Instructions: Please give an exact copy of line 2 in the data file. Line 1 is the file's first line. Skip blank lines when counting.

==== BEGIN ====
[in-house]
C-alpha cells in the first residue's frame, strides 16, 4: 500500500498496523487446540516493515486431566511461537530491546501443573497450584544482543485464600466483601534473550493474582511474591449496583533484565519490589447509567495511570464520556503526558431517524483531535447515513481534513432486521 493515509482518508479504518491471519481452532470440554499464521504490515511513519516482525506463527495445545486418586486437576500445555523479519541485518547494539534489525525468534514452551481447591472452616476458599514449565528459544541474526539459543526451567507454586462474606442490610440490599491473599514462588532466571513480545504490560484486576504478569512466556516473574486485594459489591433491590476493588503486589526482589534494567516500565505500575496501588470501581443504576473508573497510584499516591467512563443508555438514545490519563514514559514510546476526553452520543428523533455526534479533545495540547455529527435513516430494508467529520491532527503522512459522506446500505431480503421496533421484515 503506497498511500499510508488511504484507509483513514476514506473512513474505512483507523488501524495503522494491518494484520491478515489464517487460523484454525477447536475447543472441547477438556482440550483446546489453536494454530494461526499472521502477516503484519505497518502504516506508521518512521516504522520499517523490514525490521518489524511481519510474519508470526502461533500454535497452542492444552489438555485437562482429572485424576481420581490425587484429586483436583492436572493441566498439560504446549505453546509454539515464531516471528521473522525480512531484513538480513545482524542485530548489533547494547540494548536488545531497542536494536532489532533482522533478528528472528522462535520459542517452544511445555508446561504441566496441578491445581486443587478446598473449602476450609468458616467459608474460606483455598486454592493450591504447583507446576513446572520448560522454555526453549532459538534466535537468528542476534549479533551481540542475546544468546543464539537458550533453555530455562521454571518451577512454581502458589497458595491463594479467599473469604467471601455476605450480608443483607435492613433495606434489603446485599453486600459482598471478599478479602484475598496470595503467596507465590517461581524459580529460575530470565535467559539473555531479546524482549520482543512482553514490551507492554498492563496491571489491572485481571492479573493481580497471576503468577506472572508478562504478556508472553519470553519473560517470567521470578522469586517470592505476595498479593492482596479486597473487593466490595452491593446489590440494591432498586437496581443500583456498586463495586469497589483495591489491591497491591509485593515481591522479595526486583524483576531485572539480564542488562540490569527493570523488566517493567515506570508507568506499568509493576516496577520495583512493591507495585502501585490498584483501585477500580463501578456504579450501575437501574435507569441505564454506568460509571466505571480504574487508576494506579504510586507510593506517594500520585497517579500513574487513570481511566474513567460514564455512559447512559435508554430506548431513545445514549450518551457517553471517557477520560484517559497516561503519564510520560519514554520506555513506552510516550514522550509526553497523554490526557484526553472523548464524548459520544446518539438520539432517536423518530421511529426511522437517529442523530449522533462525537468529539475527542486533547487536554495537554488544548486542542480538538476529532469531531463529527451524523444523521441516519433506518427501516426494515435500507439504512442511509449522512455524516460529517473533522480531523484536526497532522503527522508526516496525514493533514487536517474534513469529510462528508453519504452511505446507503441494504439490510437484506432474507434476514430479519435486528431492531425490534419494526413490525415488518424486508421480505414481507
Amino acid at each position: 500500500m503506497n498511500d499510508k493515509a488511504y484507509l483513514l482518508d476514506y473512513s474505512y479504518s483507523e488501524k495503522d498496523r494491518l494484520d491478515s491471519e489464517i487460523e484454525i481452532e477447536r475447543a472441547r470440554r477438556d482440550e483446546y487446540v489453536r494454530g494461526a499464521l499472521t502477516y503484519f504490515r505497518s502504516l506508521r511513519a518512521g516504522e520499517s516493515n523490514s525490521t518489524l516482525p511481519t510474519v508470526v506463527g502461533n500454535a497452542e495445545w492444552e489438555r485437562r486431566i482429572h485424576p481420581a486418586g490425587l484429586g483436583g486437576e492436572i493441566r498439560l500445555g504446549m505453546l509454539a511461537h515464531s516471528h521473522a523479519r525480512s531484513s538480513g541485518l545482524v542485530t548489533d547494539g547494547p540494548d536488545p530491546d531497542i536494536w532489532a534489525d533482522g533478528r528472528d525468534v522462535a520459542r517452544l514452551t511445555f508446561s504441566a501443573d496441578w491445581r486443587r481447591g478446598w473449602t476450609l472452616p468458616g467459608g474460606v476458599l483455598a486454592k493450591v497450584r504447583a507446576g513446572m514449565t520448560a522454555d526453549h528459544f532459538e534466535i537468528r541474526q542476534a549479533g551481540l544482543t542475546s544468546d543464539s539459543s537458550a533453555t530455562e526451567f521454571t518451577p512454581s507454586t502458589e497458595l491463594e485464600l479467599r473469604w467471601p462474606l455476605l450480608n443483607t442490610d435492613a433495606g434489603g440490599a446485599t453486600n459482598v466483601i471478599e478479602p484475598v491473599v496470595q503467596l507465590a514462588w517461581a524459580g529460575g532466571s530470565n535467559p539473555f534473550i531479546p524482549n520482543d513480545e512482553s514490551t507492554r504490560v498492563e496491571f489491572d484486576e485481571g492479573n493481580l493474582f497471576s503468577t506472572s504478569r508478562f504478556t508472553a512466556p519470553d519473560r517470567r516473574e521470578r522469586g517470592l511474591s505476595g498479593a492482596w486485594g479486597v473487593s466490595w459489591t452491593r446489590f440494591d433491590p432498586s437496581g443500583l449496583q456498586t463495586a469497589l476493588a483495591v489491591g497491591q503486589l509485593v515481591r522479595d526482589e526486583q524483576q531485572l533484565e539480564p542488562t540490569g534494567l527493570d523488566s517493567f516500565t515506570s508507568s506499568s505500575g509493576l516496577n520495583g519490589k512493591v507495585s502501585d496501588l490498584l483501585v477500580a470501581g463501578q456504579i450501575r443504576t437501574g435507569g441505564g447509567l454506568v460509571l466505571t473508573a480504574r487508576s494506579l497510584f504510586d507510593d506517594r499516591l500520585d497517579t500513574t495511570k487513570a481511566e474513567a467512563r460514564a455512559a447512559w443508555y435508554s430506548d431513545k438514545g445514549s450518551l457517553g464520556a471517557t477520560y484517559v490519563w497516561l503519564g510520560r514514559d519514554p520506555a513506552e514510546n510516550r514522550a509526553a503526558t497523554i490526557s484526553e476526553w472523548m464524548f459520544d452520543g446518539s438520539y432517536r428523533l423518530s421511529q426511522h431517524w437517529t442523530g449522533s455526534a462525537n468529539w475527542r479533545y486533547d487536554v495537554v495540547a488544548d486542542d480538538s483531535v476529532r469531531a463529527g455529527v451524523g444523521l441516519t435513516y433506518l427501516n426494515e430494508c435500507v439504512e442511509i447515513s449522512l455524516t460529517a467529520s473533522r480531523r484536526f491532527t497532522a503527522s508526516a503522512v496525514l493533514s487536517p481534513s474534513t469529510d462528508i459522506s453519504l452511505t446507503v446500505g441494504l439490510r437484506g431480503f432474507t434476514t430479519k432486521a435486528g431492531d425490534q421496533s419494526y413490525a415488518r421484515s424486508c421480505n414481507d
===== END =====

C-alpha cells in the first residue's frame, strides 16, 4: 500500500498496523487446540516493515486431566511461537530491546501443573497450584544482543485464600466483601534473550493474582511474591449496583533484565519490589447509567495511570464520556503526558431517524483531535447515513481534513432486521 493515509482518508479504518491471519481452532470440554499464521504490515511513519516482525506463527495445545486418586486437576500445555523479519541485518547494539534489525525468534514452551481447591472452616476458599514449565528459544541474526539459543526451567507454586462474606442490610440490599491473599514462588532466571513480545504490560484486576504478569512466556516473574486485594459489591433491590476493588503486589526482589534494567516500565505500575496501588470501581443504576473508573497510584499516591467512563443508555438514545490519563514514559514510546476526553452520543428523533455526534479533545495540547455529527435513516430494508467529520491532527503522512459522506446500505431480503421496533421484515 503506497498511500499510508488511504484507509483513514476514506473512513474505512483507523488501524495503522494491518494484520491478515489464517487460523484454525477447536475447543472441547477438556482440550483446546489453536494454530494461526499472521502477516503484519505497518502504516506508521518512521516504522520499517523490514525490521518489524511481519510474519508470526502461533500454535497452542492444552489438555485437562482429572485424576481420581490425587484429586483436583492436572493441566498439560504446549505453546509454539515464531516471528521473522525480512531484513538480513545482524542485530548489533547494547540494548536488545531497542536494536532489532533482522533478528528472528522462535520459542517452544511445555508446561504441566496441578491445581486443587478446598473449602476450609468458616467459608474460606483455598486454592493450591504447583507446576513446572520448560522454555526453549532459538534466535537468528542476534549479533551481540542475546544468546543464539537458550533453555530455562521454571518451577512454581502458589497458595491463594479467599473469604467471601455476605450480608443483607435492613433495606434489603446485599453486600459482598471478599478479602484475598496470595503467596507465590517461581524459580529460575530470565535467559539473555531479546524482549520482543512482553514490551507492554498492563496491571489491572485481571492479573493481580497471576503468577506472572508478562504478556508472553519470553519473560517470567521470578522469586517470592505476595498479593492482596479486597473487593466490595452491593446489590440494591432498586437496581443500583456498586463495586469497589483495591489491591497491591509485593515481591522479595526486583524483576531485572539480564542488562540490569527493570523488566517493567515506570508507568506499568509493576516496577520495583512493591507495585502501585490498584483501585477500580463501578456504579450501575437501574435507569441505564454506568460509571466505571480504574487508576494506579504510586507510593506517594500520585497517579500513574487513570481511566474513567460514564455512559447512559435508554430506548431513545445514549450518551457517553471517557477520560484517559497516561503519564510520560519514554520506555513506552510516550514522550509526553497523554490526557484526553472523548464524548459520544446518539438520539432517536423518530421511529426511522437517529442523530449522533462525537468529539475527542486533547487536554495537554488544548486542542480538538476529532469531531463529527451524523444523521441516519433506518427501516426494515435500507439504512442511509449522512455524516460529517473533522480531523484536526497532522503527522508526516496525514493533514487536517474534513469529510462528508453519504452511505446507503441494504439490510437484506432474507434476514430479519435486528431492531425490534419494526413490525415488518424486508421480505414481507